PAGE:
Martin Wolf, chief economics commentator for the Financial Times, on Trump and China's global economic leadership
“The problems troubling the world are not caused by globalization,” Chinese President Xi Jinping said at the World Economic Forum in Davos. With his strong defense of globalization, people saw a line clearly being drawn in the sand between Xi and the new US President Donald Trump.
“No one will emerge as a winner in a trade war,” said Xi, without mentioning Trump or the US.
But the message was clear. As a result, some analysts commented that China and the US are swapping roles, with one becoming more open and embracing globalization, while the other publicly doubts the benefits of trade and makes noises about renegotiating—or even scrapping—existing agreements.
But Martin Wolf, the chief economics commentator at the Financial Times
and a long-time observer of Chinese economy, does not agree.
Wolf suggested that China, despite its rapid growth and maturing economy, remains a developing country and will not take on the mantle that the US has in the post-war era.
In his interview with CKGSB Knowledge, Wolf also said that people don’t know what the true nature of the so-called “Trumponomics” is and that the US has not adopted any protectionist policies yet. As a result, it is not possible to draw conclusions based on the president’s rhetoric alone.Q. Xi Jinping’s speech at Davos is the sort of thing we want to hear from the US President. Do you think the US and China have swapped roles?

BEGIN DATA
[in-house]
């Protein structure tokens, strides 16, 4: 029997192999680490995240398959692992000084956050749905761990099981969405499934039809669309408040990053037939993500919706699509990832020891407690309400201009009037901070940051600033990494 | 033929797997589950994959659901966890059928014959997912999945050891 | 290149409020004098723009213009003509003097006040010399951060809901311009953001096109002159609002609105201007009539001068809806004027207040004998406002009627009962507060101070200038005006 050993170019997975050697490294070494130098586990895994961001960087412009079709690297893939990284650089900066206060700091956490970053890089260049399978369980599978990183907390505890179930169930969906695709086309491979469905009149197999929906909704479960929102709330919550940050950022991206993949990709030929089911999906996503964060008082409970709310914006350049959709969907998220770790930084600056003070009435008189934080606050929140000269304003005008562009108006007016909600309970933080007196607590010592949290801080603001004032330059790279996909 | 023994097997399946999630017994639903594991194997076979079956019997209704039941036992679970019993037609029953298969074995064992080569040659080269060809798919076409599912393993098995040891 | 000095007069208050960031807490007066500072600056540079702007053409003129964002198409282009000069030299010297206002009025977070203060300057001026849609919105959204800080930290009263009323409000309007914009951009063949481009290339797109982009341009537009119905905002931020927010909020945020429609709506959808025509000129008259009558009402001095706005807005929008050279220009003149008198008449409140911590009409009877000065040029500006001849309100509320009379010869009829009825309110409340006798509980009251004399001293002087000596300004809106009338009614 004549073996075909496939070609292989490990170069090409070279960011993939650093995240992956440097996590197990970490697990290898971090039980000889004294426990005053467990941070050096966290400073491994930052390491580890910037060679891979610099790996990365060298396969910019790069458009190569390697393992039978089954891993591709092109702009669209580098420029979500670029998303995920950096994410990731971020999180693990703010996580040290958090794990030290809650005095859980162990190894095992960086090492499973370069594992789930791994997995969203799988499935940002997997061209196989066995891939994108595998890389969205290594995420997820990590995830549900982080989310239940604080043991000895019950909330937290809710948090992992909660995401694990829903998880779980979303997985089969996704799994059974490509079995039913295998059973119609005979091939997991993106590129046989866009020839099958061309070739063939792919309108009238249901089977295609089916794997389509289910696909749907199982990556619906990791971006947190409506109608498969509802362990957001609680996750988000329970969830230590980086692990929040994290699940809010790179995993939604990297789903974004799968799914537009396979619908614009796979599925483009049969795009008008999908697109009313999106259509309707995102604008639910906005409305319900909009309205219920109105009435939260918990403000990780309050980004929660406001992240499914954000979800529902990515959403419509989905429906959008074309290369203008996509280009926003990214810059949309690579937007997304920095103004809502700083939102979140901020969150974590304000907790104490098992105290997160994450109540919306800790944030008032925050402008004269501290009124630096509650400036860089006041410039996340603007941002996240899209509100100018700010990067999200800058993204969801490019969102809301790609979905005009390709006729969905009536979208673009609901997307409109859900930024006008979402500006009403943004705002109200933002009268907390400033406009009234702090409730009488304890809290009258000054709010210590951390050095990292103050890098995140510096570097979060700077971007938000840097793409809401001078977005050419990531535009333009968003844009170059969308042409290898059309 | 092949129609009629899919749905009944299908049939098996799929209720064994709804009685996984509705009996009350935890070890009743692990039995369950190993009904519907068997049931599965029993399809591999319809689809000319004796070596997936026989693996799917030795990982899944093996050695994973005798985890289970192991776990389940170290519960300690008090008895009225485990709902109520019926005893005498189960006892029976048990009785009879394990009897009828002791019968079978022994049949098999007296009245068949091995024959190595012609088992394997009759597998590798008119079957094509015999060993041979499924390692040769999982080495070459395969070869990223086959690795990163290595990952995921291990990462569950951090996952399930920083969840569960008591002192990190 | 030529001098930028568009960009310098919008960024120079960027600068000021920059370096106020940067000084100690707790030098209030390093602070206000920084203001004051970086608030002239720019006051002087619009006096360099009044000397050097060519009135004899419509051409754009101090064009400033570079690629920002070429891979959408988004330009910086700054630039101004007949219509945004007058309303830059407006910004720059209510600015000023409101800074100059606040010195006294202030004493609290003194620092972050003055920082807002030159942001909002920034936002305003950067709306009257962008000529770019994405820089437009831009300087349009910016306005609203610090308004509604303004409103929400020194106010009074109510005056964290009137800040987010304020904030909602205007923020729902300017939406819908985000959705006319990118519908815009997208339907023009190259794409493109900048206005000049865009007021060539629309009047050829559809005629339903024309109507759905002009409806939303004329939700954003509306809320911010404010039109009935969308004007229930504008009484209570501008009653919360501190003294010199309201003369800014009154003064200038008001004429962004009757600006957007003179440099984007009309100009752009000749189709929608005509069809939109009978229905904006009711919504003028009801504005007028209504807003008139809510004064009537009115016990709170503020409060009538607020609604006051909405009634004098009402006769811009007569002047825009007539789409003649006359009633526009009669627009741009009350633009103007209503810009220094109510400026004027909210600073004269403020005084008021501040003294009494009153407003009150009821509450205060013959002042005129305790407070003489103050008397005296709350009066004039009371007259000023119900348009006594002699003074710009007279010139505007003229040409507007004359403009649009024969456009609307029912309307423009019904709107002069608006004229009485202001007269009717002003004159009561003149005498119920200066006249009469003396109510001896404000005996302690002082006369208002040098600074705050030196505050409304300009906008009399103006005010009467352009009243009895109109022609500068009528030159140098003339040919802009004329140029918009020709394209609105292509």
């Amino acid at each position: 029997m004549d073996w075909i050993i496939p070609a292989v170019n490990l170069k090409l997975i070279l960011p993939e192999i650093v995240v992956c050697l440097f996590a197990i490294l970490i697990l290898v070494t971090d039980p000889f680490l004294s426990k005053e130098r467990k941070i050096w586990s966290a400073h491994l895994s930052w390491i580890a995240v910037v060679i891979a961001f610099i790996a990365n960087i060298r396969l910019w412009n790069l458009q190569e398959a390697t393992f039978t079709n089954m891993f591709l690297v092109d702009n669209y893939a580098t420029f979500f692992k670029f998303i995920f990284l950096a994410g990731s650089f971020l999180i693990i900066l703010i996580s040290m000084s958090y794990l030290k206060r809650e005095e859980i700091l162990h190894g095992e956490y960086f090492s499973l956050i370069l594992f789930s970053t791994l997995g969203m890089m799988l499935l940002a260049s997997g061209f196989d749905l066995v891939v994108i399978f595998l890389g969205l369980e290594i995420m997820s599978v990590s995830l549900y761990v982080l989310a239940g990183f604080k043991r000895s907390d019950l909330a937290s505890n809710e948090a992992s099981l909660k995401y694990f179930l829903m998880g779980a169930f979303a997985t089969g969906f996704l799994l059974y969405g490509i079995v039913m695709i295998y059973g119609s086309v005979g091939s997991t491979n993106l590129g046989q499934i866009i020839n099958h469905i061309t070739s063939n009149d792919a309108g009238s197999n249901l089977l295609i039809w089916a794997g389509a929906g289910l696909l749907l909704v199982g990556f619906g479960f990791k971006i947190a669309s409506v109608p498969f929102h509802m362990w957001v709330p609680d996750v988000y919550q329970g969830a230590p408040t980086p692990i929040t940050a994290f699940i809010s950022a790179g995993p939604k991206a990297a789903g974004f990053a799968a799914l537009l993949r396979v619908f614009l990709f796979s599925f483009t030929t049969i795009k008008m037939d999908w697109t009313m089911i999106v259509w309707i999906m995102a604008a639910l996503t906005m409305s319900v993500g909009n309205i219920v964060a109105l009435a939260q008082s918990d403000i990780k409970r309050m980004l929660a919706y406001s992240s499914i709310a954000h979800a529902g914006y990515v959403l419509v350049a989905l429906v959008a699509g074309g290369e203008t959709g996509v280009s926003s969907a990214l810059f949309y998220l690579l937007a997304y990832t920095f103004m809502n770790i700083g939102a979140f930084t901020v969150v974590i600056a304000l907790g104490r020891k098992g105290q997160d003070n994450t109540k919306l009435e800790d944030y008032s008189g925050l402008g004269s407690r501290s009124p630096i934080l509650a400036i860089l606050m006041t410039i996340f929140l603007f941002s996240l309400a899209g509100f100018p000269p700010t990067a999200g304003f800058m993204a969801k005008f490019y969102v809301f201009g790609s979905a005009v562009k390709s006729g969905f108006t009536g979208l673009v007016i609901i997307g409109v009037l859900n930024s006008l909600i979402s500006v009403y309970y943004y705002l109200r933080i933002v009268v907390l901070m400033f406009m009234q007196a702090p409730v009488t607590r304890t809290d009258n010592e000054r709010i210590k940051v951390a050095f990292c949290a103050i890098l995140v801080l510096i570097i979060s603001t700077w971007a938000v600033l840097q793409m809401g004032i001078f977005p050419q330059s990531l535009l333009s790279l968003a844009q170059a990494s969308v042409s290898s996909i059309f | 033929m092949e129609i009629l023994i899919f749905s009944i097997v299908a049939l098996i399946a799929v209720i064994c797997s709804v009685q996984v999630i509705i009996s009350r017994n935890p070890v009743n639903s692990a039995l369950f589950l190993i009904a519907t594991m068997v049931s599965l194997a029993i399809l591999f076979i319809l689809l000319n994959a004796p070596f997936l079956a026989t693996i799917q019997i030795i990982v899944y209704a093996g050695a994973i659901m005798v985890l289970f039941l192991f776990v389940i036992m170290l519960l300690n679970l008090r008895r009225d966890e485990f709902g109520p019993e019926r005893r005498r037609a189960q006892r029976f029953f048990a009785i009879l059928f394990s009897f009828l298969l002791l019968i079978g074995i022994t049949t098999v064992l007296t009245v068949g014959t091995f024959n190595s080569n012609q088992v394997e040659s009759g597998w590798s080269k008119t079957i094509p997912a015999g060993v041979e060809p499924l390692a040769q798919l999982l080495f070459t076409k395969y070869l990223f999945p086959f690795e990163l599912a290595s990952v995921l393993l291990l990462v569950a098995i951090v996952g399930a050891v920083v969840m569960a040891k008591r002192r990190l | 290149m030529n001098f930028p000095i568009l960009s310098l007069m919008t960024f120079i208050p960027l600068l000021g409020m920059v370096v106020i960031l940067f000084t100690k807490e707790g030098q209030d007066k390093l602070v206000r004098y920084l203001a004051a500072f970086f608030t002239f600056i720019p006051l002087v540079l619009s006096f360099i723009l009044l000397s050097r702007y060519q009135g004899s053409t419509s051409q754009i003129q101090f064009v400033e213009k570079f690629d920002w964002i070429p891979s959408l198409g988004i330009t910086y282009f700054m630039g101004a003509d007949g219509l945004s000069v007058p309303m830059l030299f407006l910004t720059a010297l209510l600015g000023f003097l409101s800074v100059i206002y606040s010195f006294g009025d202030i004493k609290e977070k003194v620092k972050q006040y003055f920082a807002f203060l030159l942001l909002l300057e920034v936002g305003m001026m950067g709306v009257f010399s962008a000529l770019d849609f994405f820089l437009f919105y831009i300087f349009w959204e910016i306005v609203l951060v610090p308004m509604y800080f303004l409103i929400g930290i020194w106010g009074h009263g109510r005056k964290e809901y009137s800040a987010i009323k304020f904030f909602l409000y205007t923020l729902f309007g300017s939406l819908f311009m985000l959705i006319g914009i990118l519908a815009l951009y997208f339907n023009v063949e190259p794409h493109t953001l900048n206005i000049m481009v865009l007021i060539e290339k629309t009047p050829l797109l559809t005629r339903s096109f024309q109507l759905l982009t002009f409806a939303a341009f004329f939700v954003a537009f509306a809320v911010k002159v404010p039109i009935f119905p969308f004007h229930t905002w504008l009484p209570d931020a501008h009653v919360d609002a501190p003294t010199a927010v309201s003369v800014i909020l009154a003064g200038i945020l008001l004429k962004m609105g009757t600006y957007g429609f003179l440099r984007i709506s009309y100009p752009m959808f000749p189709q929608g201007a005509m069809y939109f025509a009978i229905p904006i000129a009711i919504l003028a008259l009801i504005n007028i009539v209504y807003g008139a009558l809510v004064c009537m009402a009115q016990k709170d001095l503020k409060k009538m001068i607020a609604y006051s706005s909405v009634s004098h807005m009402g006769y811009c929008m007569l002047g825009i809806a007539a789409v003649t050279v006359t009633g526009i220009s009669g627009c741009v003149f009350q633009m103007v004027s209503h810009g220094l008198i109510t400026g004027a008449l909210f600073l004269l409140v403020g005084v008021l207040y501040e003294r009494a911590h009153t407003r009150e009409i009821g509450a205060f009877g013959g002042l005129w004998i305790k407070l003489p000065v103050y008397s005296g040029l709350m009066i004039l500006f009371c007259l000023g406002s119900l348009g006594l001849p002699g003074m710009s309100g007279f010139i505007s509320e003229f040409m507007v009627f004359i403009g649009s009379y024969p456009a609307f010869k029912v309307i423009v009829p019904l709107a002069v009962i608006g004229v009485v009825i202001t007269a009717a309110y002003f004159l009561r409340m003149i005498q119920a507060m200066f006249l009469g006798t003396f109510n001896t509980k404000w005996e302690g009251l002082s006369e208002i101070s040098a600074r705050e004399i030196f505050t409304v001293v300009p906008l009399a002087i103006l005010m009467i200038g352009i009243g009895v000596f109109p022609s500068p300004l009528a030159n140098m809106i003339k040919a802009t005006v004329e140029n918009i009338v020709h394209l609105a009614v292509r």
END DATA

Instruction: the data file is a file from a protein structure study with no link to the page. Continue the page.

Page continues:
The answer to that is no, they have not. But they have swapped rhetoric. So the Chinese are talking about the virtues of globalization, technology exchange an open economy, and the Americans have elected an explicitly protectionist president. Now, these are aspirations on both sides. In practice, I don’t think China will be able, in fact, to play the role that the US has played in the last 20 or 30 years. It is growing more powerful, it has a bigger market now than ever before and it will change over time. But it’s not yet capable of doing this. It’s still a developing country, after all. And the Americans haven’t yet adopted a fully protectionist set of policies. So I would say the rhetoric is changing, the positions are moving, but today China cannot do what the US has done.Q. In light of Trump’s economic policy, do you think the US strategy will work or backfire?
The truth is we don’t know yet what Trumponomics is going to be. It’s a very confused and confusing set of ideologies. What looks like happening is that we’re going to have de-regulation, a large fiscal boost, a big increase in deficit, we’re going to have a large tax cuts and we’re going to have protection[ism]. And the nature of the protection we don’t know. This is a very peculiar combination of policies by historical standards, though it’s a bit like America in the 19th century, but it’s not something we’ve seen since then. Some aspects of this might work. The American economy is in reasonable shape now, so a big fiscal boost might generate a period of very rapid growth—probably too much growth. The protectionism will be destructive, but it may be modest, in which case it won’t be so destructive. So we really don’t know. But it might be that in the short to medium run, there will be a bit of a boost in the American economy.Q. What does this entail for China?
What does it mean for China? Well it depends partly on whether there is a boost. My guess is that we are going to see a stronger dollar, higher interest rates in the United States, a weaker RMB. This will help Chinese exports, but it will create a big problem for managing the exchange rate. It won’t be a significant boost to China, it will be mildly helpful but very problematic. But at the same time, they are going to manage Trump’s protectionism. We don’t know how that will work out, but that could be very, very complex. So my view for China, under a plausible assumption, is that Trumponomics is moderately bad, but probably not catastrophic and it will create some opportunities.